Why Setting Boundaries is More Important than Setting a Schedule.
Without boundaries set in place, you wouldn’t be able to get in the right mind set to even create a clear schedule.
Planning out your day through a schedule is a well-known way to alleviate transitioning time between different tasks. If done correctly, a schedule is your treasure map. It’s your blue-print from the un-done to the promise land.
But without having boundaries set in place, a schedule is useless.
For example, you could take a glance at your schedule to see that you have a meeting set for 10AM, but if a co-worker strikes up a conversation near your work area at the same time, you could find yourself getting stuck in a conversation causing you to accidentally miss a meeting.
Boundaries- a crucial life skill.
Boundaries take time to master. Setting limitations allows for us to be in control of our time and it even assists with boosting self-esteem.
According to a recent study, the same areas of our brain that fire off when we are in real danger fires off when we feel others are invading our personal space. Being in an environment where your boundaries are constantly tested will raise high levels of cortisol in our brains, a stress inducing chemical, causing us to be irritable and stressed.
Setting boundaries is a form of self-care because they make us feel empowered.
In addition, setting boundaries both in the workplace and at home is a crucial step to productivity and overall well being. According to recent research published by the Journal of Business Psychology, individuals who practice setting boundaries reported feeling 72% more satisfied.
What are Boundaries?
So, what does it mean to set boundaries you ask? It simply means you are taking a stance to honor your commitment to your schedule or to your personal mission statement. Anyone or anything that is impeding on your north star or poking your bubble should be aware of such boundaries.
From above example with your co-worker asking a numerous amount of questions, instead of getting distracted, it would be best to honor your known prior commitment and verbalize that right now is not the best time for this. Vocalizing a boundary ends up being a win-win for all parties in the long run. The person on the other end of the meeting is pleased as the meeting starts on time, you are more energized for honoring your commitment, and your co-worker will understand and hopefully remember to respect their own boundaries.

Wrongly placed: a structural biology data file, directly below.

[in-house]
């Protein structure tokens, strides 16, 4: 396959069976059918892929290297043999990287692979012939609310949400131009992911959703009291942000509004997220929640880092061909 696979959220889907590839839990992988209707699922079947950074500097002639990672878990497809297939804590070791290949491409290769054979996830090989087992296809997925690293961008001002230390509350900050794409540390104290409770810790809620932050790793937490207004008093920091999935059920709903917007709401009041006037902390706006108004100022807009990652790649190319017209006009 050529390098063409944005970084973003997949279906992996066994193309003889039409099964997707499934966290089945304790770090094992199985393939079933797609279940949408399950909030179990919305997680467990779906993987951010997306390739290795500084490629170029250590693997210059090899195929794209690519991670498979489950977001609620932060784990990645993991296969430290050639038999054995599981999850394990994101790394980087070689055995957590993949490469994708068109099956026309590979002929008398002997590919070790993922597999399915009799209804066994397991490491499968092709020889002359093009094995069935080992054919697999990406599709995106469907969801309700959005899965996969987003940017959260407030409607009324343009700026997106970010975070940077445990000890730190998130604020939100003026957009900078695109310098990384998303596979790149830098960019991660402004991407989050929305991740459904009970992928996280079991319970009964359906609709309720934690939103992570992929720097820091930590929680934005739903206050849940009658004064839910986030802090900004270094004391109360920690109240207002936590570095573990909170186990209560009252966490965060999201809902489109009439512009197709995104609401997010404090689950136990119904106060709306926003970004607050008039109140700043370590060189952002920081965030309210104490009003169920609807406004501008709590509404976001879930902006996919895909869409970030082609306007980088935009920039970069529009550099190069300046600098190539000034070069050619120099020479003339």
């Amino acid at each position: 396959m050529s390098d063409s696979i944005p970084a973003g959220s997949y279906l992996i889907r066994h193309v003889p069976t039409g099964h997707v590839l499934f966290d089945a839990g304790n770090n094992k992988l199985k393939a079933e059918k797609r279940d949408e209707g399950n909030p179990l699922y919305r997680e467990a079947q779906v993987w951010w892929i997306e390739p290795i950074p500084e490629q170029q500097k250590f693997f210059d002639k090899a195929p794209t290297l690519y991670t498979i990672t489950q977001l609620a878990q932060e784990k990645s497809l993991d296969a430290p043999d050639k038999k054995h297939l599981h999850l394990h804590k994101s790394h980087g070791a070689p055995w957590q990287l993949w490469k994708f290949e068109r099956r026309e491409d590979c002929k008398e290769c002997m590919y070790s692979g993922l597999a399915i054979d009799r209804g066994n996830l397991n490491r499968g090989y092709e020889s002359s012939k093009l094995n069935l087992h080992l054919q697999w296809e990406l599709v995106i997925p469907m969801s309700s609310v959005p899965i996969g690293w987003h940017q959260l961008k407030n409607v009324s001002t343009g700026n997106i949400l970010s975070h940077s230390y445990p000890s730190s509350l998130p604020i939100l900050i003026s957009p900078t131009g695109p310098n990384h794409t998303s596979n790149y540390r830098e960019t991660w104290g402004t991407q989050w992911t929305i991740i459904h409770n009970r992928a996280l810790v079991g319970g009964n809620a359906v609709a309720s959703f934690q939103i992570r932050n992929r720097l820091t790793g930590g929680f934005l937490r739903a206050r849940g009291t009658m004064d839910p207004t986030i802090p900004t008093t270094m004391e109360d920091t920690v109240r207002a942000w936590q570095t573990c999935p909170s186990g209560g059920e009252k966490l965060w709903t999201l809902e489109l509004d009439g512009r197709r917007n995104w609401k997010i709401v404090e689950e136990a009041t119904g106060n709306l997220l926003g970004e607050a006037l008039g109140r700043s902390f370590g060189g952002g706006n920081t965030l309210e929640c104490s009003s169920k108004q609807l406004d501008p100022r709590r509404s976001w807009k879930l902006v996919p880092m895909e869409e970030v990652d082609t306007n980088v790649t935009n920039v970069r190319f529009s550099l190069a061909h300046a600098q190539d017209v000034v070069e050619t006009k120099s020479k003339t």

You may find some scenarios that cause you to get uncomfortable before honoring a boundary. For example, if someone is having a conversation that is too loud and you can’t hear yourself think. You may want to politely ask if they could lower the volume a bit, so you could work in a more productive environment.
What happens though when your boss is the one stepping over your boundaries? For example, your job is between the hours of 9AM- 5PM and is non-emergency related. You find your boss to be messaging you at inappropriate hours of the night about work-related questions. How do you honor your boundary of self-care? Do you respond because it’s your boss and feel horrible about it later? Do you not reply and hope they get the hint? Do you respond that you are in bed and will resume non-emergency work related questions in the office?
In a recent Instagram poll I posted within my IG stories, I found the following results from my following:
How you honor your boundary is completely up to you. Keep in mind though, if you are aware of what your boundary is and decide not to honor it, this eventually will lead you onto the path of burnout.
If you are an entrepreneur and you work for yourself, you may think you are off the hook because you don’t have to work with a manager. However, your boundary game must be through the roof when running your own business because friends and family alike will assume your time is more flexible.
Action step: Think of the last time you felt a co-worker, boss, family member, or friend impeded on your productivity or zone of flow. What boundaries can you put in place to protect your productivity? Write them out and refer to them when needed.